RE@L REVUES: PROMISING STEM CASE STUDIES THAT OFFER A LESSON TO ALL!
Welcome To Our New RE@L Website Feature,STEM Case Studies
Case Study 1: REALMS Middle School
If you are one of our regular RE@L website readers, you know well RE@L has long been supportive of more effective STEM in K12 schools everywhere. So much so, that we are creating our own STEM software products. More on that later.
Here we present to you two timely STEM Case Studies.The first is from Bend, Oregon. Educators there tell us the story of the Rimrock Expeditionary Alternative Learning Middle School, or REALMS school. Students get their education just as much from the outdoors as they do indoors. Click on the graphic to the left to learn more.
Recently, the local Bend, OR newspaper, The Bulletin, reported that the REALMS school was awarded the rare and coveted Expeditionary Learning Education Credential, a recognition held by only 30 of 150 such schools nationwide. Here’s the link to the story.The article also references two other relevant links, “hands-on” learning and “online portfolios,” key components to both Expeditionary Learning and STEM.
Kids learn “hands-on and heads-on”. They learn in the classroom, then do real-world explorations, and often share their findings with the scientific community. Even more, students learn they can create their own STEM career futures.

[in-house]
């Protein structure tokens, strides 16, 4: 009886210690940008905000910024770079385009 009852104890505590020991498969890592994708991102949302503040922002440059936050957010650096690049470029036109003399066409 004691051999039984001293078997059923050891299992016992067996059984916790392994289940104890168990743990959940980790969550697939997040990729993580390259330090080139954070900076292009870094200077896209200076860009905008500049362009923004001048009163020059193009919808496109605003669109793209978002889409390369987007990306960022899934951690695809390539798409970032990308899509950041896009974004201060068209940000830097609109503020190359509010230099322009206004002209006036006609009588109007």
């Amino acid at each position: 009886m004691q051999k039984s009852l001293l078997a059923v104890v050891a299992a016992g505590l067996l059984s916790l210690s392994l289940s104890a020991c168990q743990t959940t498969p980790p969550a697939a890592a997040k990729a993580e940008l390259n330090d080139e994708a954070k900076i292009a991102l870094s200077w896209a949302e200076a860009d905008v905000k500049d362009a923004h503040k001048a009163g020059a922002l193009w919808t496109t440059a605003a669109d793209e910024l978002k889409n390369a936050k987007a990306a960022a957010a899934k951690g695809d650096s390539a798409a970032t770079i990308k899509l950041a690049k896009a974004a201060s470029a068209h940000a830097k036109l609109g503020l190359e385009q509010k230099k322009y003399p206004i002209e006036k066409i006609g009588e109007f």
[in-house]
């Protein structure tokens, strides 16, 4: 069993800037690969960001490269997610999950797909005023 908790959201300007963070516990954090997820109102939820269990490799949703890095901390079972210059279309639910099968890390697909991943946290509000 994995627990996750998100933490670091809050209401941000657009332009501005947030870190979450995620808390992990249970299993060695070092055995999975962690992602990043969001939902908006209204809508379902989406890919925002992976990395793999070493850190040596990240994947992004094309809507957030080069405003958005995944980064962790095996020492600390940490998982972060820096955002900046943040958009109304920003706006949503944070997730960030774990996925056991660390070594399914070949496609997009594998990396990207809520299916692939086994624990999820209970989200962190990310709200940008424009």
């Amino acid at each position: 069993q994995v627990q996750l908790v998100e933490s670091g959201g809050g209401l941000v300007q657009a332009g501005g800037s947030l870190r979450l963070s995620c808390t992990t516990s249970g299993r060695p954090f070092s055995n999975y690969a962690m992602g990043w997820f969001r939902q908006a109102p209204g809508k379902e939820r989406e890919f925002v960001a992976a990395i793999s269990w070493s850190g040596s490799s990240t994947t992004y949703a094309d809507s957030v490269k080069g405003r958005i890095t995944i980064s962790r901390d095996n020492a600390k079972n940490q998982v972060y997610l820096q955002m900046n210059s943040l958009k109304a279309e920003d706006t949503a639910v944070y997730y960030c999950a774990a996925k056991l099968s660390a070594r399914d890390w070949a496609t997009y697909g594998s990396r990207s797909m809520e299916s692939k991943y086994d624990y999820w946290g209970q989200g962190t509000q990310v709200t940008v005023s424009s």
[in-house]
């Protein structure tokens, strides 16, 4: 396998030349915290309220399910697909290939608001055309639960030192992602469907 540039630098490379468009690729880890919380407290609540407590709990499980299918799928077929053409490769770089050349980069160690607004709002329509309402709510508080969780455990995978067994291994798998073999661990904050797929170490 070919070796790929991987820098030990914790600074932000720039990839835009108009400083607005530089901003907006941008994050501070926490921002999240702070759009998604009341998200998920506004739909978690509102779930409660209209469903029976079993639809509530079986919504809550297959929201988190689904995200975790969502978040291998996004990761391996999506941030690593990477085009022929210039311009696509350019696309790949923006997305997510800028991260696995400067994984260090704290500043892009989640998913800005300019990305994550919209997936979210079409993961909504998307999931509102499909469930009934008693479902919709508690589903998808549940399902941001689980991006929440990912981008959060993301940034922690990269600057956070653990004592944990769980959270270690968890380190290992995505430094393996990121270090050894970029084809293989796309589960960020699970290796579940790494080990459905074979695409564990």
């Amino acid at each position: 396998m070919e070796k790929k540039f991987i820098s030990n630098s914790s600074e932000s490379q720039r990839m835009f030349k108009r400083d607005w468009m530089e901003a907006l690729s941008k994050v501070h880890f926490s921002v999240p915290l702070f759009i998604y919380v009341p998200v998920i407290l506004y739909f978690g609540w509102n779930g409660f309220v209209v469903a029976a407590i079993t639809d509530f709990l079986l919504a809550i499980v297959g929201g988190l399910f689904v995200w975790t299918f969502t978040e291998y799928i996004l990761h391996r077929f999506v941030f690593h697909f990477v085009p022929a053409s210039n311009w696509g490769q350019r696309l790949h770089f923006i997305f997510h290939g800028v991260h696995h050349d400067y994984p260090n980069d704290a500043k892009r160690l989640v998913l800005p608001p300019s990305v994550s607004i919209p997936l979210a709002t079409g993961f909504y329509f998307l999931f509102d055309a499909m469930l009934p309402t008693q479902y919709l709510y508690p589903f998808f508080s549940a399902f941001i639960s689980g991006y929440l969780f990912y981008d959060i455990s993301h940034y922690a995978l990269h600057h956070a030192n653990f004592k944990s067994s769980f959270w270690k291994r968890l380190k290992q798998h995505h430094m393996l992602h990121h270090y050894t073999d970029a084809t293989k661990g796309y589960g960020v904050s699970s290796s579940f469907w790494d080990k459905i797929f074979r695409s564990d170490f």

Every fall, students from REALMS head out into the forest for a lesson in the health of our waterways. These students can already take credit for more than a decade worth of research and data that helps monitor the health status of Tumalo Creek.
Here’s how REALMS students learn and do STEM:Click on the graphic to the right to see a video of their active STEM-based learning. You can see how their active, hands-on learning engages them in real-world projects.
Here’s a statement from one of their teachers:“We have been at this project for over 10 years, sampling the same watershed area, looking at the changing effects of a fire that went through many years before. We focus on both water quality and aquatic insects. Kids in this class spend 6 days in the field collecting pertinent data. They also study forest growth and the re-introduction of a naturally flooded meadow. The mathematics teacher helps them in measuring how much carbon is contained in certain trees. This data is used to compare it to the carbon ‘footprint’ we each produce .”